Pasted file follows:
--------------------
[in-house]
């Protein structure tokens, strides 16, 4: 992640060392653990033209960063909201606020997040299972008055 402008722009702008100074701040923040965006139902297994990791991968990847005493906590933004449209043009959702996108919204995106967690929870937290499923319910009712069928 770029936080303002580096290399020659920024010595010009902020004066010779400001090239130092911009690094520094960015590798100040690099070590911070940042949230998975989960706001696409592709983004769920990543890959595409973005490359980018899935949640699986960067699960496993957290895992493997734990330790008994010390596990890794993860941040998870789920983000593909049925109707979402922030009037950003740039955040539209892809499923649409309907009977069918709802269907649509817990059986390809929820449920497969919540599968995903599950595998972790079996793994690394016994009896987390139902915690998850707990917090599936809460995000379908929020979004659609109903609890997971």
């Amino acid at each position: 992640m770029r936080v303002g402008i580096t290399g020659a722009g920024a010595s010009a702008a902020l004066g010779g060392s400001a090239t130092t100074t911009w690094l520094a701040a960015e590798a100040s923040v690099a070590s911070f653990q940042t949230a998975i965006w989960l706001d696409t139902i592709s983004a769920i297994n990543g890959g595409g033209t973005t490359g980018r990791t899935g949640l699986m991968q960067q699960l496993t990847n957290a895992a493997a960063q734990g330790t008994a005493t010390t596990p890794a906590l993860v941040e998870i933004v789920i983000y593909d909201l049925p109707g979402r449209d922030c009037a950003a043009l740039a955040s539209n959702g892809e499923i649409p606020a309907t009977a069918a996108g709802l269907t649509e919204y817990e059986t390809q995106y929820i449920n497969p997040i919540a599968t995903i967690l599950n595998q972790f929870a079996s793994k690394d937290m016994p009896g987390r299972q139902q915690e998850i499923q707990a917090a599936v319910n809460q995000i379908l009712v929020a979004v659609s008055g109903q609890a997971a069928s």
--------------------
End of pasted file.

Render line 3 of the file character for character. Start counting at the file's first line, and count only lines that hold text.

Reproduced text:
């Amino acid at each position: 992640m770029r936080v303002g402008i580096t290399g020659a722009g920024a010595s010009a702008a902020l004066g010779g060392s400001a090239t130092t100074t911009w690094l520094a701040a960015e590798a100040s923040v690099a070590s911070f653990q940042t949230a998975i965006w989960l706001d696409t139902i592709s983004a769920i297994n990543g890959g595409g033209t973005t490359g980018r990791t899935g949640l699986m991968q960067q699960l496993t990847n957290a895992a493997a960063q734990g330790t008994a005493t010390t596990p890794a906590l993860v941040e998870i933004v789920i983000y593909d909201l049925p109707g979402r449209d922030c009037a950003a043009l740039a955040s539209n959702g892809e499923i649409p606020a309907t009977a069918a996108g709802l269907t649509e919204y817990e059986t390809q995106y929820i449920n497969p997040i919540a599968t995903i967690l599950n595998q972790f929870a079996s793994k690394d937290m016994p009896g987390r299972q139902q915690e998850i499923q707990a917090a599936v319910n809460q995000i379908l009712v929020a979004v659609s008055g109903q609890a997971a069928s």